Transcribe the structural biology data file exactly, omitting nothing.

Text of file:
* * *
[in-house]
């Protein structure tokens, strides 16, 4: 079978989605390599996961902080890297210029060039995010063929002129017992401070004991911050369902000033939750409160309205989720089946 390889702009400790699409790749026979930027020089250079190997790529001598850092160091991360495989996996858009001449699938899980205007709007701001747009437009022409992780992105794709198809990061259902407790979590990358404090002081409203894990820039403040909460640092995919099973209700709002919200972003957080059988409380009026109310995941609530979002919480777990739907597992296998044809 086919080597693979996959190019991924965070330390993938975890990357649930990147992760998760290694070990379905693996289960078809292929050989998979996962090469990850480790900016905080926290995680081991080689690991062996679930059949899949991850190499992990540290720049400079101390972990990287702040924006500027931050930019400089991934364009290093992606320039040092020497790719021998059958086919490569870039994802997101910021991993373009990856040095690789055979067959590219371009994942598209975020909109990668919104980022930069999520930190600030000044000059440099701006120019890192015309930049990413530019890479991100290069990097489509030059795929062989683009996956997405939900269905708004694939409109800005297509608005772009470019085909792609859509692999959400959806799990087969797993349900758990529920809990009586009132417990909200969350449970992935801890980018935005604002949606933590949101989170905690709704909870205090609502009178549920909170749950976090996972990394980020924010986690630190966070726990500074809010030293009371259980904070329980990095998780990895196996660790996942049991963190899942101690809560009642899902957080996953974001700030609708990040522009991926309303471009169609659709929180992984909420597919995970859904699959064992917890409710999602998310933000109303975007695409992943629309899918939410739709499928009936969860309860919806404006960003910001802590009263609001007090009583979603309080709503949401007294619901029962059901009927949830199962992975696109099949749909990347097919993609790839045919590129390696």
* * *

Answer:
[in-house]
């Protein structure tokens, strides 16, 4: 079978989605390599996961902080890297210029060039995010063929002129017992401070004991911050369902000033939750409160309205989720089946 390889702009400790699409790749026979930027020089250079190997790529001598850092160091991360495989996996858009001449699938899980205007709007701001747009437009022409992780992105794709198809990061259902407790979590990358404090002081409203894990820039403040909460640092995919099973209700709002919200972003957080059988409380009026109310995941609530979002919480777990739907597992296998044809 086919080597693979996959190019991924965070330390993938975890990357649930990147992760998760290694070990379905693996289960078809292929050989998979996962090469990850480790900016905080926290995680081991080689690991062996679930059949899949991850190499992990540290720049400079101390972990990287702040924006500027931050930019400089991934364009290093992606320039040092020497790719021998059958086919490569870039994802997101910021991993373009990856040095690789055979067959590219371009994942598209975020909109990668919104980022930069999520930190600030000044000059440099701006120019890192015309930049990413530019890479991100290069990097489509030059795929062989683009996956997405939900269905708004694939409109800005297509608005772009470019085909792609859509692999959400959806799990087969797993349900758990529920809990009586009132417990909200969350449970992935801890980018935005604002949606933590949101989170905690709704909870205090609502009178549920909170749950976090996972990394980020924010986690630190966070726990500074809010030293009371259980904070329980990095998780990895196996660790996942049991963190899942101690809560009642899902957080996953974001700030609708990040522009991926309303471009169609659709929180992984909420597919995970859904699959064992917890409710999602998310933000109303975007695409992943629309899918939410739709499928009936969860309860919806404006960003910001802590009263609001007090009583979603309080709503949401007294619901029962059901009927949830199962992975696109099949749909990347097919993609790839045919590129390696």